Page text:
c. 2004 Religion News Service
CLEVELAND _ Members of the independent evangelical Parkside Church in suburban Bainbridge Township might have been dismayed to see their nationally acclaimed pastor, Alistair Begg, drinking liquor, cursing in public and being rude to people seeking instruction. But apparently the native of Scotland has a congregation with merciful hearts.
Because that’s exactly what he does as the character Stewart Maiden in the movie “Bobby Jones: Stroke of Genius.”
“I think they were more intrigued than anything else,” Begg said. “I talked about it in a sermon. There’s been no real negative reaction. One person’s comment was, `You had quite a lot to say in that movie.”’
Robert Tyre Jones Jr. was the legendary golfer who in 1930 won the U.S. Amateur, the U.S. Open, the British Amateur and the British Open. That was the grand slam of its day. After eight years of competitive golf in which he won 13 of the 21 tournaments he entered, Jones retired from the sport at the age of 28.
The role of Maiden, Jones’ Scottish golf instructor, came to Begg circuitously.
Begg, 52, came to Cleveland in 1983. His grasp of Scripture and brilliant, no-nonsense sermons soon won him national prominence. Today, Parkside has some 4,000 members, and Begg can be heard on the radio five days a week in more than 30 markets from Los Angeles to New York.
A year ago, Begg was speaking at a religious conference in California with Chuck Colson, the Watergate felon turned Christian prison minister. The two began bantering about the pros and cons of golf. Begg, a golfer, said that the sport champions the qualities of sportsmanship, fair play and staying out of the rough and that those virtues had spiritual parallels.
In the audience that day was movie producer John Shepherd, who was looking for someone to play Maiden to actor Jim Caviezel’s Jones. Shepherd later called Begg and offered him the role. Begg, who had no acting experience, had a scheduling conflict and turned him down. Three months later, Shepherd called Begg again. This time, he was desperate because the actor cast as Maiden had visa problems.
The producer knew casting Begg was a risk.
“But in my gut I knew he could do it,” Shepherd said. “I’d heard him speak. I knew he had a presence.”
The minister from Glasgow agreed to take the part on a whim _ with only two days notice.
“The whole thing was so stinking crazy, I just agreed to do it,” Begg said. “If I’d had a long time to think about it, to weigh it over in my mind, I most probably would have passed on it. Acting in a movie was never a dream of mine or something on my wish list.”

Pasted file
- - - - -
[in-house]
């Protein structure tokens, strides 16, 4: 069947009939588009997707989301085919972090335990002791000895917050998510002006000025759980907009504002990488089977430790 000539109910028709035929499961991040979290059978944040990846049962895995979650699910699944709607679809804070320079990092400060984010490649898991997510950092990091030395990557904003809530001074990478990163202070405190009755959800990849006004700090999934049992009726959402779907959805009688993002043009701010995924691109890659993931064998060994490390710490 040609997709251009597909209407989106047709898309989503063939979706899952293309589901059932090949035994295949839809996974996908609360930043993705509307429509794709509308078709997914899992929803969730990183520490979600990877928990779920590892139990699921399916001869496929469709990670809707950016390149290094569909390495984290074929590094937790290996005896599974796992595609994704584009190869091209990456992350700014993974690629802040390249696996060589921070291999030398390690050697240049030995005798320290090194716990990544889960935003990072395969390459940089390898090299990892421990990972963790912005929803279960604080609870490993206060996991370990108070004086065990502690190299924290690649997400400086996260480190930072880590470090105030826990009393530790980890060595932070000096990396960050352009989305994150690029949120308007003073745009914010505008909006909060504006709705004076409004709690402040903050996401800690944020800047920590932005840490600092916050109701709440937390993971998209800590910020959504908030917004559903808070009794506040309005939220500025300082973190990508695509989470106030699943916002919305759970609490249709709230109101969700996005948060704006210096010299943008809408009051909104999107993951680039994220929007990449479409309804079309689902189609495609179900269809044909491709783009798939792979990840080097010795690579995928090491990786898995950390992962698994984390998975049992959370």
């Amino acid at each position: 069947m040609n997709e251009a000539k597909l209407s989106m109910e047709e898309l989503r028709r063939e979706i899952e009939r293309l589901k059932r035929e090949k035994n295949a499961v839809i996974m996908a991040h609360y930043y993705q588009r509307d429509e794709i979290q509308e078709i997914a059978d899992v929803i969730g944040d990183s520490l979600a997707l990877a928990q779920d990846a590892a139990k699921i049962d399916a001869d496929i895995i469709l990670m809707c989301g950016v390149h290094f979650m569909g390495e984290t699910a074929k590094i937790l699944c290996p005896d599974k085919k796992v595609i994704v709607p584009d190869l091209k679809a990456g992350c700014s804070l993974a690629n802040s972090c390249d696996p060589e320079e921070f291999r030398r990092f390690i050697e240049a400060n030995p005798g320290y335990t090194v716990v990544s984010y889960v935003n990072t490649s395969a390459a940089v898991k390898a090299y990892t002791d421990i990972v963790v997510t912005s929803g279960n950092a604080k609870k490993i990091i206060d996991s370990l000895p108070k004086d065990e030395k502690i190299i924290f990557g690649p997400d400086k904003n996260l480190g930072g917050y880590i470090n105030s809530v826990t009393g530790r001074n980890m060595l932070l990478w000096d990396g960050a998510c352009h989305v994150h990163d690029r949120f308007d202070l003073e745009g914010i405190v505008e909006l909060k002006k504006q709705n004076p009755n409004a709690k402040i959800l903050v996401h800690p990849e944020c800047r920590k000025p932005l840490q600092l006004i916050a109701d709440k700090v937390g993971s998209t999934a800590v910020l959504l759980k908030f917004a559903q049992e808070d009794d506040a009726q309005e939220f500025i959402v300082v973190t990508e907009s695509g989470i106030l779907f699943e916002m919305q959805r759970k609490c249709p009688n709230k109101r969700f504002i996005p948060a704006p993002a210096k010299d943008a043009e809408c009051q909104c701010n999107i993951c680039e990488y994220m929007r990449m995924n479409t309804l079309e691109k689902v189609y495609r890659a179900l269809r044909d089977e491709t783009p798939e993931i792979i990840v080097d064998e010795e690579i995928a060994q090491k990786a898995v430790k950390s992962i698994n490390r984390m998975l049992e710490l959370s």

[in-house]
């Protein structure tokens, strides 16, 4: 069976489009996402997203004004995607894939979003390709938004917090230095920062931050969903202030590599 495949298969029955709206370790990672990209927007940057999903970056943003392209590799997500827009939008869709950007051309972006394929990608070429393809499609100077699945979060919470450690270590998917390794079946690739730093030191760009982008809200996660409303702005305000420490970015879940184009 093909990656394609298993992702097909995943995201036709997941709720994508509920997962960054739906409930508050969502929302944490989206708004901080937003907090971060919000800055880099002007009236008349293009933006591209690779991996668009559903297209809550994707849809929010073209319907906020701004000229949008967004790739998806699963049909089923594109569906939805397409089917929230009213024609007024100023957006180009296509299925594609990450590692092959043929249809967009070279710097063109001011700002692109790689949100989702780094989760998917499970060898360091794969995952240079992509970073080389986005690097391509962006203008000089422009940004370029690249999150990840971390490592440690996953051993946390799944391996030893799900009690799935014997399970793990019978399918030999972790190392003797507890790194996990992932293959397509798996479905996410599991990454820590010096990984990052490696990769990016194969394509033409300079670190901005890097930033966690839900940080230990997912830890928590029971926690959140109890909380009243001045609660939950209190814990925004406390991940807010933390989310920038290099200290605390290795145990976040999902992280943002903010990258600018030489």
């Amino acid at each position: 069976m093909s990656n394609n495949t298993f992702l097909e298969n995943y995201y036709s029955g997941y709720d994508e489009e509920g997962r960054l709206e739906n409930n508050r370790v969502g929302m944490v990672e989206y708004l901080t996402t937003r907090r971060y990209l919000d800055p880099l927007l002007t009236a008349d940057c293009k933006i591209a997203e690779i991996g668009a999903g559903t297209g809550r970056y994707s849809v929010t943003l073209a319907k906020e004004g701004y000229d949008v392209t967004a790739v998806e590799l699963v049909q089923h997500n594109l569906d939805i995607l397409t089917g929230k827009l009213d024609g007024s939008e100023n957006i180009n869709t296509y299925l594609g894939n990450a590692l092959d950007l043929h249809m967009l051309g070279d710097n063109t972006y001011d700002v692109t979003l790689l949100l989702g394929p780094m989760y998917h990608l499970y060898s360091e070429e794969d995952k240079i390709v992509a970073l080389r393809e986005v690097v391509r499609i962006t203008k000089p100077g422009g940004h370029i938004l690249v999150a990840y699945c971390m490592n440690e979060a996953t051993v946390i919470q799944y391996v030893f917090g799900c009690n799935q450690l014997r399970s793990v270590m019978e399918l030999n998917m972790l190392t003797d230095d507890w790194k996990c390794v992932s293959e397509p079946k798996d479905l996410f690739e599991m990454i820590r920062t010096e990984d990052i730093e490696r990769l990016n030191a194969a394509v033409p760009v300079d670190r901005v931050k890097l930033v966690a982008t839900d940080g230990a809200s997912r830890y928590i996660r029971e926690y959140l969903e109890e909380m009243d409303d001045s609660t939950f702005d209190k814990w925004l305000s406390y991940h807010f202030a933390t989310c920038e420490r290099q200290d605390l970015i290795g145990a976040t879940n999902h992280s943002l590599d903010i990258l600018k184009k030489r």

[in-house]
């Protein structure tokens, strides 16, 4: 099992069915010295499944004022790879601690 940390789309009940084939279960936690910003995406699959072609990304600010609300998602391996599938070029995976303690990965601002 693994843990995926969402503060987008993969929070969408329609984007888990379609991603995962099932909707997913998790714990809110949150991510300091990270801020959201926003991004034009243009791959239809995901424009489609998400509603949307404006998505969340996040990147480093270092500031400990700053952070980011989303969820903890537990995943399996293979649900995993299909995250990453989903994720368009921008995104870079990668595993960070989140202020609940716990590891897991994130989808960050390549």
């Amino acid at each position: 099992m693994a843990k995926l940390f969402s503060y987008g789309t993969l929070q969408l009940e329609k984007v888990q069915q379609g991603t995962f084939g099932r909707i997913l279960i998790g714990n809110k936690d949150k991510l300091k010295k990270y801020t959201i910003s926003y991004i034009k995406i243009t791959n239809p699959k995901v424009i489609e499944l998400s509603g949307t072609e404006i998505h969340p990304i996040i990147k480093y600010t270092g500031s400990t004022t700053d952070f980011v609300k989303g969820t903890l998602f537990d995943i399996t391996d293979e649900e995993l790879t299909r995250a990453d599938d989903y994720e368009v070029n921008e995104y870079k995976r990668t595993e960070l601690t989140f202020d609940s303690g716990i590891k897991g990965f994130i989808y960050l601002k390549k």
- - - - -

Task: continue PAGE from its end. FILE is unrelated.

The movie’s director, Rowdy Herrington, initially was just happy to have a warm body with a Scottish accent who could swing a golf club on the set. But he said he’s delighted with Begg’s performance and found him a quick study.
“He was nervous initially,” he said. “But once I explained his character’s objective in the film, he picked it up.”
In his first line in the movie, Begg’s character complains about having a sore rear end from the long trip from Scotland. In his second scene, he pulls a flask of whiskey from his breast pocket and takes a nice slug. Later, he tells a hopelessly bad golfer to “take two weeks off, then quit the sport completely.”
There was some apprehension about Maiden’s rough persona at first. But in retrospect, Begg, who was paid union scale for his role, has no regrets.
“I hadn’t seen a script until I arrived on the set for the first day of shooting,” he said. “When I read the first line, I said to the director, `What have you done to me?’ He had assured me it was rated G or PG and was a family film. But in the end, I was playing a real person and being true to that person’s character. Most of my lines were exact quotes from Maiden.”
The $18 million film opened poorly at the end of April, earning only $1.4 million in its first weekend. But Begg has fond memories of his first foray into show business and found spiritual messages in his role, as well.
“It’s an example of a small man having a big influence,” he said. “There would have been no Bobby Jones if there hadn’t been this rather blunt and taciturn Scotsman to guide him. The national flower of Scotland is the thistle. It’s beautiful, but when you grab it, it grabs you back. The smallest of actions can have profound effects on others, for good or ill.”
Perhaps Begg’s final lesson from the film is one that could have come from the book of Mark in the New Testament. Jesus says, “A prophet is not without honor, except in his own country, and among his own kin, and in his own house.” When asked what his wife, Sue, thought of his performance, Begg put his hand over the phone while he asked her.
“She said I was `cute,”’ he laughed.
DEA END RNS